Unofficial lists of detainees include such names as Edward Lipinski, a 95-year old economist who helped found the dissident Committee for Social Self-Defense, known better as KOR; actress Halina Mikolajska; and Walesa's closest advisers, Jacek Kuron, Bronislaw Geremek and Tadeusz Mazowiecki. Detainees who have since been released include the head of the writer's union, Jan Jozef Szczepanski.

Few of the top Solidarity leaders managed to escape arrest. Of those who did, the most prominent is Zbigniew Bujek, a worker at the Ursus tractor plant who headed the union's powerful Warsaw branch. He was rumored to have sought asylum in a Western embassy in Warsaw but there is no reliable evidence to support this.

There are curious gaps in some of the lists of detainees. While some low-level union activists have been arrested, other, much more prominent ones have either been released or never detained. One explanation is that he lists were drawn up haphazardly, without any central direction except for the stipulation that all Solidarity's top leadership be arrested.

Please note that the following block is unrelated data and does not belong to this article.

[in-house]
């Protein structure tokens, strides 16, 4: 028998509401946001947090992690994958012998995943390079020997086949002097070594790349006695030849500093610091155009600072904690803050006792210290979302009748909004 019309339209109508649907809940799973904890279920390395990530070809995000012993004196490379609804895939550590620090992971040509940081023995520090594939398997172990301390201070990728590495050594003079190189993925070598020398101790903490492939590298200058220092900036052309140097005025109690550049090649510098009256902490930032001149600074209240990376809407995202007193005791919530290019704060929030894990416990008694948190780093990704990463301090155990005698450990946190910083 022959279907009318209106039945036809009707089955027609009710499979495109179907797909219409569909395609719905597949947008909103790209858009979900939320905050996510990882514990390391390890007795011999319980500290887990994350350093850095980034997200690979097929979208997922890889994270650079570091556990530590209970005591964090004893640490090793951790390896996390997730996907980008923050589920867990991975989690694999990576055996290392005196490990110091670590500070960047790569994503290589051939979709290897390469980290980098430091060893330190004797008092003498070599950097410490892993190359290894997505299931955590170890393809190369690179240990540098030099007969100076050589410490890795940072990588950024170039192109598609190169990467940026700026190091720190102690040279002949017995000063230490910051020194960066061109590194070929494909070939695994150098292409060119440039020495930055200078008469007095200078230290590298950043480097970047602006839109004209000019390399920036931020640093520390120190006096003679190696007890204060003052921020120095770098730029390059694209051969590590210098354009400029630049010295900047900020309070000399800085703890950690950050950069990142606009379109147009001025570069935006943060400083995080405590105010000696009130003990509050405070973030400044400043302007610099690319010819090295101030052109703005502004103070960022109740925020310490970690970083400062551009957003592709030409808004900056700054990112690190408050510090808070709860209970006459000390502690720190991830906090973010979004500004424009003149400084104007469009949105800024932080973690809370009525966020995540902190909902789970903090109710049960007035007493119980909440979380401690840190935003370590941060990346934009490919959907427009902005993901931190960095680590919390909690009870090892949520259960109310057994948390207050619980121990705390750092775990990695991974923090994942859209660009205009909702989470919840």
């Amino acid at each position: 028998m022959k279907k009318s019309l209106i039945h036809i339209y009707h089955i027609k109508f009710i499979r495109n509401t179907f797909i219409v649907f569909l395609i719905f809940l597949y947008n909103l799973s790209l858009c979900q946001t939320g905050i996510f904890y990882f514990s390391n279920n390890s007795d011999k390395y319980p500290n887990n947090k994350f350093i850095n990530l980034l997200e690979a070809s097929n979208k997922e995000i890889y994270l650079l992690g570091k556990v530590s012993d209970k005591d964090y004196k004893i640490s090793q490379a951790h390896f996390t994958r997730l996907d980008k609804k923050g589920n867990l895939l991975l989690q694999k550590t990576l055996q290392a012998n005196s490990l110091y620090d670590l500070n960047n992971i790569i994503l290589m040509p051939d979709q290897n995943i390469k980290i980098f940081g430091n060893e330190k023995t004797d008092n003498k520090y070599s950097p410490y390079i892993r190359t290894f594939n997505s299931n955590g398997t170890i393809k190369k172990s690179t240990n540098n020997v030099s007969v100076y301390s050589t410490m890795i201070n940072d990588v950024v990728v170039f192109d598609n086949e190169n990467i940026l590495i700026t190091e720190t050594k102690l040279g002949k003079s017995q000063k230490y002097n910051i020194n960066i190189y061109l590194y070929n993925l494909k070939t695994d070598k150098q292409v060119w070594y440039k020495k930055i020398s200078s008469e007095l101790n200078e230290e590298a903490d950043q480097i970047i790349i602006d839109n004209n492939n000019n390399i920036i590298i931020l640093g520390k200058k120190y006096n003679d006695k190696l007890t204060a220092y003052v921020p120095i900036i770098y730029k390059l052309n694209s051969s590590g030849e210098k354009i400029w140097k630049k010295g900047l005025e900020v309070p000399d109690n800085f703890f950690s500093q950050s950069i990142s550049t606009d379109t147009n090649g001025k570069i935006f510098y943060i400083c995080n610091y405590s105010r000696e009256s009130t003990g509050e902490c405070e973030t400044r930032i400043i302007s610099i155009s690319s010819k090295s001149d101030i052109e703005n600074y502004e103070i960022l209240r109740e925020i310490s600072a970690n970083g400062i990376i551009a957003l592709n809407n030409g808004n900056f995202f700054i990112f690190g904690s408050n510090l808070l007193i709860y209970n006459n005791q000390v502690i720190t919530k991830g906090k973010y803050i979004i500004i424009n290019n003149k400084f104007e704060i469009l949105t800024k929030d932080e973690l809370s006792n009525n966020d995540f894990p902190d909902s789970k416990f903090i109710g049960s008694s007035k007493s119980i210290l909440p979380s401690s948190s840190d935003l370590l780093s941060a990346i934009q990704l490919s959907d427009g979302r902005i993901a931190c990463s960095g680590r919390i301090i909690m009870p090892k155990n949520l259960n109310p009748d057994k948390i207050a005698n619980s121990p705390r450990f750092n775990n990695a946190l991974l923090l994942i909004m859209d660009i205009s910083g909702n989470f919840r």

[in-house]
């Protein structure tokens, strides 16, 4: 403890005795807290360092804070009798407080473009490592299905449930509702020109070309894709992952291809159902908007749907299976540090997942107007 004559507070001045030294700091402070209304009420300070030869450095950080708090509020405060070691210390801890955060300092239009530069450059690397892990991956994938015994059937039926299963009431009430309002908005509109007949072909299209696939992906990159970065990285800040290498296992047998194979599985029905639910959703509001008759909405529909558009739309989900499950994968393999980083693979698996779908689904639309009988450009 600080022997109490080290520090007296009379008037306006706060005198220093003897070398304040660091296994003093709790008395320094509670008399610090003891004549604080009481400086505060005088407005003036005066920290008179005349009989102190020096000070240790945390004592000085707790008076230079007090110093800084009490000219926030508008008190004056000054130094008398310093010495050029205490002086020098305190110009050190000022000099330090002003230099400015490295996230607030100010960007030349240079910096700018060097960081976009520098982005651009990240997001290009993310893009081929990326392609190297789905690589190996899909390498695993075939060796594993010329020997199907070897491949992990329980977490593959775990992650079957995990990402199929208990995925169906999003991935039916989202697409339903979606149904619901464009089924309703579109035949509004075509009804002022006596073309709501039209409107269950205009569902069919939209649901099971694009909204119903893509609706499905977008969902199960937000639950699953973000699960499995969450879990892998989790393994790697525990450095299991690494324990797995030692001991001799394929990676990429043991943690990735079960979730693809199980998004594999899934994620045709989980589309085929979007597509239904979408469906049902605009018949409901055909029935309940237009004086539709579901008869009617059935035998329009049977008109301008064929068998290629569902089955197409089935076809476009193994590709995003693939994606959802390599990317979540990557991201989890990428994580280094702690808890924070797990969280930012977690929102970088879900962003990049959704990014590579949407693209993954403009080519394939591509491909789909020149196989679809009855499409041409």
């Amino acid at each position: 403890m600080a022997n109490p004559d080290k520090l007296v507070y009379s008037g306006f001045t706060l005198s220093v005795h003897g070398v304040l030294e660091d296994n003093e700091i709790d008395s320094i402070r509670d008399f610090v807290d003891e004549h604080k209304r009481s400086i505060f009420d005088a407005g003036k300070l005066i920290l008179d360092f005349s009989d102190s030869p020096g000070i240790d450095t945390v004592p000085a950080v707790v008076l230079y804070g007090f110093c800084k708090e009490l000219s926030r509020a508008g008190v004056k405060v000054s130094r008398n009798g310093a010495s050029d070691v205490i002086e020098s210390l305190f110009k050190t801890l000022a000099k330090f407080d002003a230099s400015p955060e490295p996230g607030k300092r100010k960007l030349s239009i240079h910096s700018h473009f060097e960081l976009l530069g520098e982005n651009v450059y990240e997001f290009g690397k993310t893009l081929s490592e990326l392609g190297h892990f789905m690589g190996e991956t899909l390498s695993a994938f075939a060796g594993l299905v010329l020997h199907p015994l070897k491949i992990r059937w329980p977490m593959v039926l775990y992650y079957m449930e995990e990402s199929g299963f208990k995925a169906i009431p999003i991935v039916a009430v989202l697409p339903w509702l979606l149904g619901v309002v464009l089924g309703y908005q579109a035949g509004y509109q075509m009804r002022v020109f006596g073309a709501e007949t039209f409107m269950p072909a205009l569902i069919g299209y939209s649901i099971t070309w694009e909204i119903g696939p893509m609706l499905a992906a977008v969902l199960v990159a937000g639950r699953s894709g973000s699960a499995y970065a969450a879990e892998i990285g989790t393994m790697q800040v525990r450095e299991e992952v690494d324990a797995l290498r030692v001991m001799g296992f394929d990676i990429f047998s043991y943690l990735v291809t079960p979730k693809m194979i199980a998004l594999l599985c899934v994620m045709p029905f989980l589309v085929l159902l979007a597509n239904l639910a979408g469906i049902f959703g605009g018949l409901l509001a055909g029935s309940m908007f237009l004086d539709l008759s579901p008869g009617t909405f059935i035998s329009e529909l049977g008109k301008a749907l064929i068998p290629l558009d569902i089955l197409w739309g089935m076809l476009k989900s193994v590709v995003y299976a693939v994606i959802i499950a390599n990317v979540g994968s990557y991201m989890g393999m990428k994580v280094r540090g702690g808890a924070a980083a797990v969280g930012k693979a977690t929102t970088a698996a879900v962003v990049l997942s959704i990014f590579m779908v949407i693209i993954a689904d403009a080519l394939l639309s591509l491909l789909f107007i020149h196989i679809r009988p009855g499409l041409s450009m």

Another theory is that the very haphazardness is an attempt to sow confusion among Solidarity members. Rank-and-file sympathizers have almost as much reason to fear detention as full-time activists. The result is a climate of general mistrust in which those who are released are suspected of being police agents and those who are free know they could be detained at any time.

One former activist said that, on his release, he was followed constantly by plainclothes police -presumably in the hope that he would lead them to Solidarity members who have now gone underground. In some cases, the police have staked out apartments of known activists and arrested visitors.

It is against this background that the organizers of the relief operation are attempting to bring what comfort they can to the detainees. In some cases where both father and mother have been detained, the church has arranged for homes for the children.

While this operation is not legal under martial-law regulations, it has been tacitly accepted by the authorities. At first the parcels were even delivered to detention centers in Army vehicles. Now they are taken by teams of celebrities including actor Daniel Olbrychski and comedian Jacek Federowicz.